I know way too much about rice! And none of it is very interesting!
I’ve questioned whether I should include this post because initially I didn’t think anyone else would benefit from it and it has the potential to be very boring! But actually, for people who have issues with wheat, corn or other grains, plus those with fructose malabsorption or those on a few foods diet (which includes rice) it could be quite beneficial, so here goes…
Our youngest could only eat white rice, meat and eggs in addition to her soya formula for around 18 months after we attempted (dismally) to wean her. Initially we gave her meal after meal of baby rice or plain boiled rice but unsurprisingly she got pretty bored and she also wasn’t developing the swallowing or motor skills needed for eating. So the question is, how to you provide variety on a few foods diet?
I recently read a link to a fantastic post about this topic. I’d highly recommend it if you have a child on an elemental or few foods diet so pop over here for a look. I wish I’d seen it when we were in the thick of it.
One thing you learn when your child can only eat a handful of foods is how much can actually be done to that particular food. I’m going to demonstrate using rice, but even if rice isn’t an option in your situation, the take home message from this post is the same – with some creativity and research you can still provide variety regardless of how few food choices you have.
‘Porridge’ or cereal made up with a safe milk. Our youngest also enjoyed eating the cereal dry. She would ‘drink’ it out of a cup or spread it all over the room (and attempt to eat it) with a spoon. The cereal is just rice but the baby rice includes a few additional trace ingredients so be cautious if necessary.
Good old rice cakes! All the baby ones are coated in fruits but the adult ones work just as well. I used to worry about the salt content but if you work it out per rice cake it’s a miniscule amount.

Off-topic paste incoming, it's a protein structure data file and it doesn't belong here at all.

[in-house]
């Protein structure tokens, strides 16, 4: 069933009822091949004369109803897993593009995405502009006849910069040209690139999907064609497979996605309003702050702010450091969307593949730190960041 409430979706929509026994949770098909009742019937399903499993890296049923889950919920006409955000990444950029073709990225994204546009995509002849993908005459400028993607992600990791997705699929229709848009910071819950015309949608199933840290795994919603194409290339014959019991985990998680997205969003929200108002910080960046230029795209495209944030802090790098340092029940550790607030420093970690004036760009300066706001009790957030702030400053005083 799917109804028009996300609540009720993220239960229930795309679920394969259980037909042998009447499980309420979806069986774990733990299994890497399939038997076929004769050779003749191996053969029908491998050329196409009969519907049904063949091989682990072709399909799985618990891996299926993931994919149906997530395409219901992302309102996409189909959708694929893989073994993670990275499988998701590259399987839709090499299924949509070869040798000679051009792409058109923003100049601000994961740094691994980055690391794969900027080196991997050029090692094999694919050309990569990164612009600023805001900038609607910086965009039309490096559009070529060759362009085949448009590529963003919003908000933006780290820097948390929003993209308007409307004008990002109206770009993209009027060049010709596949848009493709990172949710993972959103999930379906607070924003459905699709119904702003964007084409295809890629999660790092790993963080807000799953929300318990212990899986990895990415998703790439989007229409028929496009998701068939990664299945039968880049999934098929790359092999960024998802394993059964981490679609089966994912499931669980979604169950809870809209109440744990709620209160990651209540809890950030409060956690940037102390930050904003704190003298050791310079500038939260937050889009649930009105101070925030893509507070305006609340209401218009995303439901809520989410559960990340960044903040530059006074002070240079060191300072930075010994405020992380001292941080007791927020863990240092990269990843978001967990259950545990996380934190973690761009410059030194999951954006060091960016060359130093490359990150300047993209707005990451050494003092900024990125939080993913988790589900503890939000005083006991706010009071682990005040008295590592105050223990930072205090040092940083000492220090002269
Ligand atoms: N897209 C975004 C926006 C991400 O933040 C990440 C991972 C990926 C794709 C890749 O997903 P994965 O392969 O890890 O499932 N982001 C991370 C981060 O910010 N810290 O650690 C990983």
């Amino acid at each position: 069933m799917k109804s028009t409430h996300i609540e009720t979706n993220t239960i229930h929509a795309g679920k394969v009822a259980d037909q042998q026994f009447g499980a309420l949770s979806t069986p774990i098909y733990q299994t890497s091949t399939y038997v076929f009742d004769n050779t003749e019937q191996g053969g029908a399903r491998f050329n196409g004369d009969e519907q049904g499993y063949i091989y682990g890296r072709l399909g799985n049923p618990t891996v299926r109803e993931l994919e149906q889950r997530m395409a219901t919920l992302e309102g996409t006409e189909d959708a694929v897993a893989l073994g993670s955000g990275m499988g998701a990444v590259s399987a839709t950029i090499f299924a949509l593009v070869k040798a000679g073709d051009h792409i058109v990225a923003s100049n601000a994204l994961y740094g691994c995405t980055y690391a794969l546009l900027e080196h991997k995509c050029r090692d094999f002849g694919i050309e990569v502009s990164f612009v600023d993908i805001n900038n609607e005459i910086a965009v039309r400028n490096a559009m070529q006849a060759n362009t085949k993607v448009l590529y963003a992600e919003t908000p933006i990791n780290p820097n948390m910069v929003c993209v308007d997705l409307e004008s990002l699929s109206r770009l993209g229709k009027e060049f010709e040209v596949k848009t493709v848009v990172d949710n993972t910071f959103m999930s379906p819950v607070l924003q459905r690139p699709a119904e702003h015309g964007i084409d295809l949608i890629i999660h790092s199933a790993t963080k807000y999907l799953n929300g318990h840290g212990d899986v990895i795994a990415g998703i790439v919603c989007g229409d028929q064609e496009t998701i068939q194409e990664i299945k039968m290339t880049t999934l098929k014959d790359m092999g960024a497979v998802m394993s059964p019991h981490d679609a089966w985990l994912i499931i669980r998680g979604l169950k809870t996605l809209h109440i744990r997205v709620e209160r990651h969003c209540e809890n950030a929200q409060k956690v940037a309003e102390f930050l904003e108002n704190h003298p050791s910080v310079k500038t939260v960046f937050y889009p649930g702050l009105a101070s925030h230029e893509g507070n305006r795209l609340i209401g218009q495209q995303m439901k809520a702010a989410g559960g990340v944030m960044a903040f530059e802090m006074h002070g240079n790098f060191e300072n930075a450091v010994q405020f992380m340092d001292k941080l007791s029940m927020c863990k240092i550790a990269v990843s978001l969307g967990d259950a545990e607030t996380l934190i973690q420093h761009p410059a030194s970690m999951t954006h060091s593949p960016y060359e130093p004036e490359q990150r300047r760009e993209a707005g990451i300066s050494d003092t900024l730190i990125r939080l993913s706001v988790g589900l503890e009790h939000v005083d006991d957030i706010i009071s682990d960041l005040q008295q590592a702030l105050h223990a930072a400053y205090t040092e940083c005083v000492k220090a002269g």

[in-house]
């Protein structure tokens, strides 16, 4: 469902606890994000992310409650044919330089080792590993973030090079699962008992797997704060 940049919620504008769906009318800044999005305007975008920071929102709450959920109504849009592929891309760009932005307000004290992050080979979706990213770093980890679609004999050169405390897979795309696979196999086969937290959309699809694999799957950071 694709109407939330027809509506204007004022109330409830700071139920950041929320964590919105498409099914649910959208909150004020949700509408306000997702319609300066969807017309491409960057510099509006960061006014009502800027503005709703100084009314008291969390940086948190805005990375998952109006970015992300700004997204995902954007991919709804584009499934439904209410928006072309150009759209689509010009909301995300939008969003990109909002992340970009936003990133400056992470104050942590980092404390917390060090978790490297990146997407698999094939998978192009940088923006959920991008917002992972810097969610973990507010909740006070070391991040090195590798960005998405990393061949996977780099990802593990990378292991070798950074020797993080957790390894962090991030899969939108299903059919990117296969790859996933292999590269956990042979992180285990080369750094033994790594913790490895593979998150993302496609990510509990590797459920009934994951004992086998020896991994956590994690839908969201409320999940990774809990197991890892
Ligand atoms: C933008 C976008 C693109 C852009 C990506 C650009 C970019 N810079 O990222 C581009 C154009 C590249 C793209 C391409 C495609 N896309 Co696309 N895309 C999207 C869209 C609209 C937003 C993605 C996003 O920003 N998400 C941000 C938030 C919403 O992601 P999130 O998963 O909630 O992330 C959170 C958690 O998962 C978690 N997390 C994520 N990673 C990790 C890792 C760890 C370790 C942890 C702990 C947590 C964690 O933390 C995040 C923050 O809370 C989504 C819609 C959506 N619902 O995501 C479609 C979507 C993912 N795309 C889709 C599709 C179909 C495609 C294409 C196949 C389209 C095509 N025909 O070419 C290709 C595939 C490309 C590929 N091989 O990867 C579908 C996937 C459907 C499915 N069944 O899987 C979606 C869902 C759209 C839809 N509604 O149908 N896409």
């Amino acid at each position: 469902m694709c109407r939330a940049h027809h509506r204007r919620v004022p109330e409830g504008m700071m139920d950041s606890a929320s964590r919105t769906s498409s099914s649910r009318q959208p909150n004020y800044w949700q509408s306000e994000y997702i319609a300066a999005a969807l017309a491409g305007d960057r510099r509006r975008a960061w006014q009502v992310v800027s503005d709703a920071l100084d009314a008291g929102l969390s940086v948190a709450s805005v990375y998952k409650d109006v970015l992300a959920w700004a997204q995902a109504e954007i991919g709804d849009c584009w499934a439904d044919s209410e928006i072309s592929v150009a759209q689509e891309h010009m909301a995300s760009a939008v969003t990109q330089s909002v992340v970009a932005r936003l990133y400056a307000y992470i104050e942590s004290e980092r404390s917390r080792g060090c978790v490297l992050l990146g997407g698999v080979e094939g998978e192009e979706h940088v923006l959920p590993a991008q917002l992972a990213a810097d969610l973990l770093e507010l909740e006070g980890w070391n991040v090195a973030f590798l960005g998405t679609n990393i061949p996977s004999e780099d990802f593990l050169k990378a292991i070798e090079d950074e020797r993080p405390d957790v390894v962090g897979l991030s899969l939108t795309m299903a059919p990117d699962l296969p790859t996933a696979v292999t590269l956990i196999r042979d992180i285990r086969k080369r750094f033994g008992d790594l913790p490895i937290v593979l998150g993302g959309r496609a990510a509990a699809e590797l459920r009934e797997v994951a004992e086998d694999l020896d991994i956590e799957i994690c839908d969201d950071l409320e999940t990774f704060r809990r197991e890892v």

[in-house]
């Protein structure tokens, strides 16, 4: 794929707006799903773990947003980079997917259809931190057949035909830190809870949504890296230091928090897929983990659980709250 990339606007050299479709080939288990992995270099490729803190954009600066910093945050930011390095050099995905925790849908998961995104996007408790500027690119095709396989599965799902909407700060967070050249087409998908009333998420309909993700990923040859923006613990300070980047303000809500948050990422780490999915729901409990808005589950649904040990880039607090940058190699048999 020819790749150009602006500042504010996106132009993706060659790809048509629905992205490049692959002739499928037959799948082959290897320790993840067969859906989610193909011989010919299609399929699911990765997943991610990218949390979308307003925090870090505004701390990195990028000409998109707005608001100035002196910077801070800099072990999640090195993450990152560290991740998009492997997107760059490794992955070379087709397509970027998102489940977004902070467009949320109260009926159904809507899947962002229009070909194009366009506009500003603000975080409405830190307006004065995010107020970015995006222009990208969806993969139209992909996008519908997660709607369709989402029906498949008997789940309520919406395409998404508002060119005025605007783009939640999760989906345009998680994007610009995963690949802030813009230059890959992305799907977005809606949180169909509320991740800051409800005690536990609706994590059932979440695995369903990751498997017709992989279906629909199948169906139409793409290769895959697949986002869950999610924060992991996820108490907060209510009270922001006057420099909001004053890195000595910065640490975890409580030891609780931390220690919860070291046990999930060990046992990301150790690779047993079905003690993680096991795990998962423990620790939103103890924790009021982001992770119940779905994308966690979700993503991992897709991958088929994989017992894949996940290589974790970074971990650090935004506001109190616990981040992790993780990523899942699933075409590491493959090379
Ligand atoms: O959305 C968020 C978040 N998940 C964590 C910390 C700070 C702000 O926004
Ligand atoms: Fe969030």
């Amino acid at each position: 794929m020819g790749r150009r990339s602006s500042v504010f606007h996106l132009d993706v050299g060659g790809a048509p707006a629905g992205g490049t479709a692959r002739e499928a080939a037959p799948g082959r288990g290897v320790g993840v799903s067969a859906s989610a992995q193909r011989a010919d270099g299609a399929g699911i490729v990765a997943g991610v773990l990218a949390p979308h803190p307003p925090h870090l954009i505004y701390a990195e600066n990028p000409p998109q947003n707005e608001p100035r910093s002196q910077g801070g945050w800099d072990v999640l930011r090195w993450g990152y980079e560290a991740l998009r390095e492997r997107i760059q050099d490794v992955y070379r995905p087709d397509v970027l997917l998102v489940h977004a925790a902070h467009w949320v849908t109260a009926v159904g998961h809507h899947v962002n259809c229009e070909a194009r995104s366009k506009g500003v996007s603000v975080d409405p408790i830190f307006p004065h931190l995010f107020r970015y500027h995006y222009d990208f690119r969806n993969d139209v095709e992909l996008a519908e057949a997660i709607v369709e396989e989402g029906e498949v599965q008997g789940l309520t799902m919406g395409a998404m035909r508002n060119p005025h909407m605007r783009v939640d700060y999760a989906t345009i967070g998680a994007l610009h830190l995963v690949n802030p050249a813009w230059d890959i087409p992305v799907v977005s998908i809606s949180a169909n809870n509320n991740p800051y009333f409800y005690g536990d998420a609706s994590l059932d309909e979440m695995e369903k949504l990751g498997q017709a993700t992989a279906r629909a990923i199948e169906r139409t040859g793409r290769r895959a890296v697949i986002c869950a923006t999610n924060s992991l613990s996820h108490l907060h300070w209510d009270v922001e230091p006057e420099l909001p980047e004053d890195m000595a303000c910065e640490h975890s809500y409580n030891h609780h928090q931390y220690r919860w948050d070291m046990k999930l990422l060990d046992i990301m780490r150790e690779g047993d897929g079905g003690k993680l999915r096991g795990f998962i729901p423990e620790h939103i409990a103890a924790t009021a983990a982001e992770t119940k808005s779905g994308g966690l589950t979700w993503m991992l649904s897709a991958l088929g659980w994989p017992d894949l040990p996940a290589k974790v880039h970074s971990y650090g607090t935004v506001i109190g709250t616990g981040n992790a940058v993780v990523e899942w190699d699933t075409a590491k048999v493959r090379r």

Sticky rice which you can turn into ‘rice balls’ was a revelation for us, thanks to a good Japanese friend! You can buy it in small boxes to try it out but we then moved on to the 4.54 kg Nishiki bags, which we bought at Tesco. As the picture taken from justbento.com shows that you can make them plain or add to them. Tuna is a favourite in our house. You can also wrap them in dried seaweed sheets which is called nori. I like rice balls as they are a great packed lunch food, as long as you keep them cool with a small icepack next to the lunch box, and I add extras such as pickled ginger and cucumber to mine which tastes fresh and healthy plus we’re all eating the same thing for once. As you can tell, I’m quite evangelical about this one!
Initially we were stuck with rice, meat and meat juices but this gradually increased to incorporate a few spices and fish. With plain old rice we make our girls:
- Chicken curry on rice – I make the sauce using chicken juices (which I freeze in an ice cube tray every time I roast a chicken) and a sprinkling of cumin.